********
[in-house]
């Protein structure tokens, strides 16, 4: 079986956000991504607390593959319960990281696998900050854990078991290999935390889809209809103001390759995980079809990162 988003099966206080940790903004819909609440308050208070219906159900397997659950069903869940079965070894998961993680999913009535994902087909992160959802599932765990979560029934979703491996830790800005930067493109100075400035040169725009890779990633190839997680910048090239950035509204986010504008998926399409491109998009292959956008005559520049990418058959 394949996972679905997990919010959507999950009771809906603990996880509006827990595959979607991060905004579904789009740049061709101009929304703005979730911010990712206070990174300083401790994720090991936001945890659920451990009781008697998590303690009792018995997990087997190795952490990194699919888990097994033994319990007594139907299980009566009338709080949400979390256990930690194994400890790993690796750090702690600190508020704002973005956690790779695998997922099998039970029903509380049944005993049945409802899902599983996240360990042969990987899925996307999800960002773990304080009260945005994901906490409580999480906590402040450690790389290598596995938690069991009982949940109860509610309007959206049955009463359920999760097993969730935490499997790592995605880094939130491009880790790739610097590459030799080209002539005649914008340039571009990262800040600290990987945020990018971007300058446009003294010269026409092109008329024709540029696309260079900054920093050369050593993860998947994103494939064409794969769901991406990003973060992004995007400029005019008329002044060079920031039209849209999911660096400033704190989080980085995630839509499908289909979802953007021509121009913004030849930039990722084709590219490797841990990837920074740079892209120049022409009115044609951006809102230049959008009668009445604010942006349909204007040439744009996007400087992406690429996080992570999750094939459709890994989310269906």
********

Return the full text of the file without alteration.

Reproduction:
[in-house]
């Protein structure tokens, strides 16, 4: 079986956000991504607390593959319960990281696998900050854990078991290999935390889809209809103001390759995980079809990162 988003099966206080940790903004819909609440308050208070219906159900397997659950069903869940079965070894998961993680999913009535994902087909992160959802599932765990979560029934979703491996830790800005930067493109100075400035040169725009890779990633190839997680910048090239950035509204986010504008998926399409491109998009292959956008005559520049990418058959 394949996972679905997990919010959507999950009771809906603990996880509006827990595959979607991060905004579904789009740049061709101009929304703005979730911010990712206070990174300083401790994720090991936001945890659920451990009781008697998590303690009792018995997990087997190795952490990194699919888990097994033994319990007594139907299980009566009338709080949400979390256990930690194994400890790993690796750090702690600190508020704002973005956690790779695998997922099998039970029903509380049944005993049945409802899902599983996240360990042969990987899925996307999800960002773990304080009260945005994901906490409580999480906590402040450690790389290598596995938690069991009982949940109860509610309007959206049955009463359920999760097993969730935490499997790592995605880094939130491009880790790739610097590459030799080209002539005649914008340039571009990262800040600290990987945020990018971007300058446009003294010269026409092109008329024709540029696309260079900054920093050369050593993860998947994103494939064409794969769901991406990003973060992004995007400029005019008329002044060079920031039209849209999911660096400033704190989080980085995630839509499908289909979802953007021509121009913004030849930039990722084709590219490797841990990837920074740079892209120049022409009115044609951006809102230049959008009668009445604010942006349909204007040439744009996007400087992406690429996080992570999750094939459709890994989310269906």